Popular drinks such as beer and wine are produced using alcohol fermentation. In this process, yeast breaks the sugars down to produce alcohol as the byproduct; the main product produced is ATP.
Acetic Acid Fermentation
Sugars from grains and fruit breakdown to create acetic acid. This produces popular sour condiments such as apple cider vinegar and wine vinegar. This process happens after you've already completed the alcohol fermentation process and then leave your brew to sit and further ferment to produce vinegar.
27 Fermented Drinks
There are many types of fermented drinks with differences in flavor, ingredients, brewing technique, and type of yeast or starter culture. We've split the beverages into three broad categories to try and help you sort through and learn about each type. Fermented Teas & Tonics; Fermented Milk Drinks and Fermented Alcoholic Drinks.
By no means is this an exhaustive list but covers the most common fermented drinks and acts as a good starting point for your fermenting journey.
Fermented Teas & Tonics
Teas, tonic, vegetable, and fermented fruit drinks are often the poster boy for the healthy drink movement. Mostly down to the fact that the ingredients added to the brew are healthy, to begin with. For example, herbal teas, ginger, spices, and vegetables. After the ferment, they also become loaded with probiotic goodness. For this reason, they are trendy in health food stores.
Kombucha - A fermented tea drink, often brewed with green or black teas. This type of fermented beverage has surged in popularity in the last 10 years. It's made by steeping tea bags and then left to ferment with sugar and a SCOBY for 10-14 days.
Water Kefir - Otherwise known as tibiscos is made using water, bacteria, and yeast. This is a non-dairy version of the famous milk kefir. It's also a quick beverage to ferment, typically being ready in 24-48 hours.
Ginger Beer - One of the most popular beverages throughout the world. This is non-alcoholic and has been made using ginger spice, yeast, and sugar. Thinking to have originated in the Carribean, a popular way to serve it is with rum and ice.
Jun - Jun tea is a type of kombucha that has been brewed with honey. Sugar feeds the SCOBY when the kombucha is brewing, however instead of using cane sugar jun tea is made using honey. A delicious, slightly fizzy beverage.
Root Beer - Alcoholic, no-alcoholic, carbonated, uncarbonated, with or without caffeine. This is a versitline fermented drink. The primary consumer of this delicious ferment is the USA. Smooth and sweet with that distinct root taste coming through.
Tepache - A Mexican favorite. Tepache uses pineapple rind and peel to create a sweet tasting fermented tea, often sweetened with sugar. This drink is quick and easy to produce. With large latino communities in the south west region of the USA, you can often pick up a bottle of tepache to try in Mexican themed shops and restaurants.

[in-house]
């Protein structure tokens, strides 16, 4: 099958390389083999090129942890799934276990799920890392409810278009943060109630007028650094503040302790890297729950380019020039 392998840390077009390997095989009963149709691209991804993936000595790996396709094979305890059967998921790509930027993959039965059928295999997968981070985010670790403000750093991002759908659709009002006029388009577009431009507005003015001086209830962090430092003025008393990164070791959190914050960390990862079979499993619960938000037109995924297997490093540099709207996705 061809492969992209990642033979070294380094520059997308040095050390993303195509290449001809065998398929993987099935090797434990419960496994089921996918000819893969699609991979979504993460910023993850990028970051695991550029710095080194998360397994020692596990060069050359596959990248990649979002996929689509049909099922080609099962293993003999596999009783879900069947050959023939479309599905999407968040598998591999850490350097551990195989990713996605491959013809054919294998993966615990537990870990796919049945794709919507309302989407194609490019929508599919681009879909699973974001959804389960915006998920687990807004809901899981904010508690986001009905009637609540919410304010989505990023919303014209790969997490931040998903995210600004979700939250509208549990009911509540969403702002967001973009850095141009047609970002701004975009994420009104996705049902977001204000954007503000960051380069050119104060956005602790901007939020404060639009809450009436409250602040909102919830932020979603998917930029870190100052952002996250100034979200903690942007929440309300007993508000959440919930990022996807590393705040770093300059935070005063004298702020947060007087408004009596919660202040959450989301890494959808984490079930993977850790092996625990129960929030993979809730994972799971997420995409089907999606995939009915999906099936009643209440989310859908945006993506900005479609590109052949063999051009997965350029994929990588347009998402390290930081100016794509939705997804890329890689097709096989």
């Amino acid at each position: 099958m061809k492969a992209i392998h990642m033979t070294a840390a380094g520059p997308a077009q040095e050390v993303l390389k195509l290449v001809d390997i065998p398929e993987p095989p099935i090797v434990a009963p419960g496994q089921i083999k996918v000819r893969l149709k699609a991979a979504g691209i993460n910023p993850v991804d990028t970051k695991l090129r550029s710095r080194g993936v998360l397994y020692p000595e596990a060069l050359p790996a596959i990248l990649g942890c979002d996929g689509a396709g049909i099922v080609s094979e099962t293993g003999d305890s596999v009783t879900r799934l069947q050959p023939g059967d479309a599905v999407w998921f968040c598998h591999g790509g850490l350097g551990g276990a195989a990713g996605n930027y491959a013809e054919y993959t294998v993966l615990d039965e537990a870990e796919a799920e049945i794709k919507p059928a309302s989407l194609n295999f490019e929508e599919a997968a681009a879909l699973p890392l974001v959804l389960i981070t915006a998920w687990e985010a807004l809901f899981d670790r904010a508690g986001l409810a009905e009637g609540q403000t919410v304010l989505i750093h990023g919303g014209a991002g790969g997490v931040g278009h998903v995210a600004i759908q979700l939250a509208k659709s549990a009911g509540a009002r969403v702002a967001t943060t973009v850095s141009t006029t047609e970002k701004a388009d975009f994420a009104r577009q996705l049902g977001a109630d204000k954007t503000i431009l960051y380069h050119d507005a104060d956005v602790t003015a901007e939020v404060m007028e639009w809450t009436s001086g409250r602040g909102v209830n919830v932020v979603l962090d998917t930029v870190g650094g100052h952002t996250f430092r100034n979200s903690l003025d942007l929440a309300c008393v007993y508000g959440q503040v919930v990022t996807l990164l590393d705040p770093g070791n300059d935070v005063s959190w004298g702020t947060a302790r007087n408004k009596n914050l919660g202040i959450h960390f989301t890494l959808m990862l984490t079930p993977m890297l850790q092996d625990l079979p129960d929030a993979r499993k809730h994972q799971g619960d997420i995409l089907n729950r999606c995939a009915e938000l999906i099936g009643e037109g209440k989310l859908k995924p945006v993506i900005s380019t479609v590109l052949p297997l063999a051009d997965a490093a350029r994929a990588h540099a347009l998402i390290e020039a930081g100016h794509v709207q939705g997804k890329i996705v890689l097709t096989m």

Tejuino - Another Mexican ferment, tejuino is made from fermented corn. The same type of corn used to ferment the drink is also used in making tortillas and other Mexican bread. The tejuino beverage comes from the Jalisco province in Mexico and is mainly consumed within the province too.
Salgam - Translated Salgam means "turnip juice," this fresh delight comes from Turkey. The red drink is consumed after a meal. The reported effects include aiding digestion, calming, strengthening bones, and teeth, also being good for your cardiovascular system, liver, eyes, and stomach.
Podpiwek - An Eastern European beverage made from the byproducts of brewing beer. This is a very low to non-alcohol drink mostly drank by women and children. It can contain ingredients such as coffee too.
Fermented Milk Drinks
Dairy has come under fire over the past few years for its purported negative impact on health. Despite this fermented milk drinks and yogurt have been used to improve health for thousands of years, with many believing it will make them strong and improve health. Now we're slowly learning about microbiotics and how they may be able to help us with gut health and bacteria.
Fermented milk drinks undergo lactic acid fermentation, so the process usually only takes a maximum of a few days. Some drinks may just fermented for under 12 hours before consuming. If they've been fermented for too long and taste sour, some people will add some of the first liquid into the fermented one to dilute it slightly and bring the taste back to being sweet.
Milk Kefir - This probiotic drink has become very common. Milk becomes fermented, turning sour and carbonated. Kefir grains can be found at local health food stores or online too.
Nut Milk Kefir - A plant based alternative to milk kefir. It's fermented in the same way, but instead of milk uses alternatives such as almond, coconut, cashew, or soy milk. This has become a lot more popular in the last few years due to the rise of plant based diets and gut health.